• Government officials, including staff, to ensure continuity of government, engaged in state business at the Iowa Capitol during the legislative session.
The council recommended an allocation strategy, during a vaccine shortage, that includes:
• 50% of the vaccine allocation shall be dedicated to priority age populations and individuals of all ages with co-morbidities.
• 50% of the vaccine allocation shall be dedicated to the populations vulnerable to high risk of exposure or severity of illness.
• Allocations shall be monitored and adjusted to ensure efficient and timely use of available vaccine doses.
Allocation will be based on population data, proportionate by county.
“I am grateful for the incredible work of the Infectious Disease Advisory Council. The work of this group is critical to ensuring Iowa’s most vulnerable are protected and have access to the COVID-19 vaccine,” Garcia said through her office. “In a situation where there is not a playbook to follow, the thoughtful dialogue and recommendations reflect their deep commitment to equity and making the right decisions in the best interest of all Iowans.”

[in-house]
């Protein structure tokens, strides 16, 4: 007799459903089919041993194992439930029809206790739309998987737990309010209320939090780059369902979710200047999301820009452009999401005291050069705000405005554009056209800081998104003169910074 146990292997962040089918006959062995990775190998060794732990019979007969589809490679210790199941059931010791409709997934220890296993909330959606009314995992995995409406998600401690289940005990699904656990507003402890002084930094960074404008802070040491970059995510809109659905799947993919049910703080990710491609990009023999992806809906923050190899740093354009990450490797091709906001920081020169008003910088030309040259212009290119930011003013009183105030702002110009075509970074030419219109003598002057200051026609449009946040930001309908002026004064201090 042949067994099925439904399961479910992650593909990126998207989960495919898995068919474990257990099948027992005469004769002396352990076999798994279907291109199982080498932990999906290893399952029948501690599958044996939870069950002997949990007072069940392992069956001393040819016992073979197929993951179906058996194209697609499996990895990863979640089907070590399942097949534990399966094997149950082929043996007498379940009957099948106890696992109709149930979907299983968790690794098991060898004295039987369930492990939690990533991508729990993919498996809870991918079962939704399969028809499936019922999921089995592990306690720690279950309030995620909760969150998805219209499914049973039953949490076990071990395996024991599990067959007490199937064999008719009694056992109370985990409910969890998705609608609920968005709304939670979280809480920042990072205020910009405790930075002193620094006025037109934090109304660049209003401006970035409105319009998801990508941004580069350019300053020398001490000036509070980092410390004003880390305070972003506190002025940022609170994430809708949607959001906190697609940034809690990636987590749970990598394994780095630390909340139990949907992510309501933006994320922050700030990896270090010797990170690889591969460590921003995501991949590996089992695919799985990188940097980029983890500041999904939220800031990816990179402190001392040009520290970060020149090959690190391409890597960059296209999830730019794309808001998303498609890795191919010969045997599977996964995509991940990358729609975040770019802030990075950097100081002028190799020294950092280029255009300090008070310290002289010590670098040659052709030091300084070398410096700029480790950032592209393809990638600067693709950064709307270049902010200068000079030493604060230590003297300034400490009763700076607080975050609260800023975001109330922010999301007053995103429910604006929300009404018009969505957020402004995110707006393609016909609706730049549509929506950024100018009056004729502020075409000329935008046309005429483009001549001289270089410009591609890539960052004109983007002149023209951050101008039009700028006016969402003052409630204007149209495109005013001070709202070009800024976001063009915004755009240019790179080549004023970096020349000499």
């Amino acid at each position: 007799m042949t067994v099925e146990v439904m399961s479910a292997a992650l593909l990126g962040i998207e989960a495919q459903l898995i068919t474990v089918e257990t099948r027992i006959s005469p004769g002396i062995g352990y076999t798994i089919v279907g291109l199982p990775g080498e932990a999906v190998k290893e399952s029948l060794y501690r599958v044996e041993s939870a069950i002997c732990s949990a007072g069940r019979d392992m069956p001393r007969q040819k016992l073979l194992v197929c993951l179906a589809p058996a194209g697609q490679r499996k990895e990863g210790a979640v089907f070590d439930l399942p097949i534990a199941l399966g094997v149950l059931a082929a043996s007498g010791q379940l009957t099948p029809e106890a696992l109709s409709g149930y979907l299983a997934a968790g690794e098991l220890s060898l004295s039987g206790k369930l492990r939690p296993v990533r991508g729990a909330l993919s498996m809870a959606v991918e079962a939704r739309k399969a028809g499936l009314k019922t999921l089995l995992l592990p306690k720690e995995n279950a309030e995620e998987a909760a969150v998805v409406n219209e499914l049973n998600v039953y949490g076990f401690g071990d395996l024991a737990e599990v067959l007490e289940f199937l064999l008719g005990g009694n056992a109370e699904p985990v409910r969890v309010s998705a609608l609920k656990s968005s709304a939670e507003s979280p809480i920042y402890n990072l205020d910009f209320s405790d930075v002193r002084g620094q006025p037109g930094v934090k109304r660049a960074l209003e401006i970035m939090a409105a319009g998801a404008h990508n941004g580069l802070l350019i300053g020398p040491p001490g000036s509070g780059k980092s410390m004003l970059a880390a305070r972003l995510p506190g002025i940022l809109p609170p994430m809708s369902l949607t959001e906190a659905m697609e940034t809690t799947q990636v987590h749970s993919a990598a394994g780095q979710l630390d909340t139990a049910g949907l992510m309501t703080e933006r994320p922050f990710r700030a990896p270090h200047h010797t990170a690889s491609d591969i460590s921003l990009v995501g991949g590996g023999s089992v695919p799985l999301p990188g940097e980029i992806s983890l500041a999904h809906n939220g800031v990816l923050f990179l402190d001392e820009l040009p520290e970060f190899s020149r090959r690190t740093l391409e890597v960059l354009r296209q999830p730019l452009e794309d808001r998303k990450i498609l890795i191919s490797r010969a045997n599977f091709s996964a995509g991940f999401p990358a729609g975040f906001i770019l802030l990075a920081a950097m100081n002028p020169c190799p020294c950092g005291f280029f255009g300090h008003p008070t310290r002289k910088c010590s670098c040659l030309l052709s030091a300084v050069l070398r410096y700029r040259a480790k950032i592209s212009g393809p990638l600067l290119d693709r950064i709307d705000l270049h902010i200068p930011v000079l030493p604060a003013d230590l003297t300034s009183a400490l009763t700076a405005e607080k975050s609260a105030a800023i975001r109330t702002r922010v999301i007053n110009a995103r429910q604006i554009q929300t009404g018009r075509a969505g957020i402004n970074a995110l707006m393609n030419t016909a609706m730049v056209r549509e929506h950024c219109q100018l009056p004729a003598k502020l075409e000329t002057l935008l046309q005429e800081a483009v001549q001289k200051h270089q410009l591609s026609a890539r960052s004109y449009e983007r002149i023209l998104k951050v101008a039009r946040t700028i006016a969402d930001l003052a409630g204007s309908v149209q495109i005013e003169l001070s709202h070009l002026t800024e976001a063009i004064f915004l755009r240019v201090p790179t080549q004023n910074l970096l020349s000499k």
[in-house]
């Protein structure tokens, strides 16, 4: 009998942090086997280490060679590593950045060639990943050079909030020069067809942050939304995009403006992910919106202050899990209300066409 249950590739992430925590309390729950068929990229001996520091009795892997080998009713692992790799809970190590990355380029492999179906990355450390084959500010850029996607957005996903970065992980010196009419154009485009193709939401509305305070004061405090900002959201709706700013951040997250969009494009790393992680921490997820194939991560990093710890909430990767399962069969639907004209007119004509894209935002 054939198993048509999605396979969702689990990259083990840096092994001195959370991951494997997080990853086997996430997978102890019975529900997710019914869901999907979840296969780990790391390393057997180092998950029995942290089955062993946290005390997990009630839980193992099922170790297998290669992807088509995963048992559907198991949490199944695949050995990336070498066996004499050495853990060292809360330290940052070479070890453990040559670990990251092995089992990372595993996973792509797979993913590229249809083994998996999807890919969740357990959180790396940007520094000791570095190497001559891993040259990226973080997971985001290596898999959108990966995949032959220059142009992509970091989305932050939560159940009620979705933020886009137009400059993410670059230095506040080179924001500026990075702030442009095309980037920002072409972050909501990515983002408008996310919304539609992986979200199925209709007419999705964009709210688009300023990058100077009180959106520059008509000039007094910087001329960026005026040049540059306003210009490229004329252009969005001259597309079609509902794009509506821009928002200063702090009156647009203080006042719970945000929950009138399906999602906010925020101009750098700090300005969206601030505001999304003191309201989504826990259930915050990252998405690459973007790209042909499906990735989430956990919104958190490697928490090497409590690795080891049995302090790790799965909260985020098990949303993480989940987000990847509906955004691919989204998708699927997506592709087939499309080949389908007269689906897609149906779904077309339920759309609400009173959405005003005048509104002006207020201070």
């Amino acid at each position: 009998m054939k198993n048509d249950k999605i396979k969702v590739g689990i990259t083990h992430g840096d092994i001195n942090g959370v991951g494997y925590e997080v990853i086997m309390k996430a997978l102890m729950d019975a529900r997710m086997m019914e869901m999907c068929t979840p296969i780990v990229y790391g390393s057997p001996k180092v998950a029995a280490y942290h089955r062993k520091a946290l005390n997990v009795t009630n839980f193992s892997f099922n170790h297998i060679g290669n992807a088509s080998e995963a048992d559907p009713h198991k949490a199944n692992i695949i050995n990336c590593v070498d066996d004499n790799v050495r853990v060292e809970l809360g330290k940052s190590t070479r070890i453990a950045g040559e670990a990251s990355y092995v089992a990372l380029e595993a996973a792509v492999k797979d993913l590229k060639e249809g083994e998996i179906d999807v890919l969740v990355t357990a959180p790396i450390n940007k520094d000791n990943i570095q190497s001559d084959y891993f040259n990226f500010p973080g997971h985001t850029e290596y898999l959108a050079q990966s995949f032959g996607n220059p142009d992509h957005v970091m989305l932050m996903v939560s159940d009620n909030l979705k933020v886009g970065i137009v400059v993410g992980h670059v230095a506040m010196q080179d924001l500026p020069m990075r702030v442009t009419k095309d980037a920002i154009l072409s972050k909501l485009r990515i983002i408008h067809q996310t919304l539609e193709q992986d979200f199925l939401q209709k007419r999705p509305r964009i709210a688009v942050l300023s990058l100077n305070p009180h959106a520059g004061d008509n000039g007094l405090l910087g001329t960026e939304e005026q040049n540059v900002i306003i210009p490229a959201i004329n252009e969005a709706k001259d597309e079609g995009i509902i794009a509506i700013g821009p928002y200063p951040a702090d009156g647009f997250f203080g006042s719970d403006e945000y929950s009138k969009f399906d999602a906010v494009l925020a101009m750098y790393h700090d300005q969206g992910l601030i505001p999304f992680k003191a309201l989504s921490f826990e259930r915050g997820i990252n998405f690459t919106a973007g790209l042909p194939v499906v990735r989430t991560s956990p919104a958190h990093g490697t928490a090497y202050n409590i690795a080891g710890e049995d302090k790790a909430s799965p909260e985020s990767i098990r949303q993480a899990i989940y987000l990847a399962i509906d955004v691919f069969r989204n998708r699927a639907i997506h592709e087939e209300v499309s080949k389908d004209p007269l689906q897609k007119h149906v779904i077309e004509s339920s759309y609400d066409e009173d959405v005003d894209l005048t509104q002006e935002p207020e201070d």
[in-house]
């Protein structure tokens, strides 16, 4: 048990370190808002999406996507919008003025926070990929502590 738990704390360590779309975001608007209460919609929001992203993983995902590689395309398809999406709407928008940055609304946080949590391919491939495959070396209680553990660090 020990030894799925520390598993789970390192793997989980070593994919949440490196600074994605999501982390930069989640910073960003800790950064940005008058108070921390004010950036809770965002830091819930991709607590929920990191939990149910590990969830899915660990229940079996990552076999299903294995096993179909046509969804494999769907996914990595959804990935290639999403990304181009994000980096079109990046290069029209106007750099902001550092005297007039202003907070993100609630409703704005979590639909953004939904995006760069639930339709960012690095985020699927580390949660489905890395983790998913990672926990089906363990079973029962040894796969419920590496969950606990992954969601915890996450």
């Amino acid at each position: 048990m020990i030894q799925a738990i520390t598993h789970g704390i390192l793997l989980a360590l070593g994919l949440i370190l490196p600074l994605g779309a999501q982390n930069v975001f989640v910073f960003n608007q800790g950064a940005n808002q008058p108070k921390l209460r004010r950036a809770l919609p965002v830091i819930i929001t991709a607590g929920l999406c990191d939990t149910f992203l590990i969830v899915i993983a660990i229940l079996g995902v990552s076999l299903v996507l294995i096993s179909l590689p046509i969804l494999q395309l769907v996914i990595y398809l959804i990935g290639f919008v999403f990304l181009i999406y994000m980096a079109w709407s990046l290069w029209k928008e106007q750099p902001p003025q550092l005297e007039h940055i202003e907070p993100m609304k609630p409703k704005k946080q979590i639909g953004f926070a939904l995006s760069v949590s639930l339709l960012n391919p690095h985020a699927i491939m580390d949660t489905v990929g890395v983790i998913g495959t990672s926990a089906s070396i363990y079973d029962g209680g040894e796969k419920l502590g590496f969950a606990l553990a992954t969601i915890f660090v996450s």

IDPH said it will take approximately 300,000 to 400,000 doses of vaccine to complete phase 1A, and the state has received 226,000 doses so far. Vaccination of the phase 1B populations is slated to begin by Feb. 1, though the department noted the timeline is subject to change. The rollout during phase 1A has been slower than initially announced by the state.
The IDPH released information on vaccinations in the state on Monday that showed there have been 4,283 first doses vaccinations in Pottawattamie County, including 2,060 among county residents — the difference account for employees in the county who live elsewhere. The count includes long-term care facility vaccinations.
As of Monday, the state reported only one person in the county had received a booster dose.
State data showed Pottawattamie County was at 8,774 total COVID-19 cases during the pandemic as of 3 p.m. Tuesday, out of 40,807 individuals tested, with 7,554 recoveries. The county’s 14-day rate dipped slightly to 16.5%.
Wyant said he believes, based on surges on the coasts, new strains of coronavirus and past indicators, that cases in the area will increase in the coming weeks.
IDPH noted that while vaccine is being distributed, vigilance is still needed:
• Wear a mask or face covering.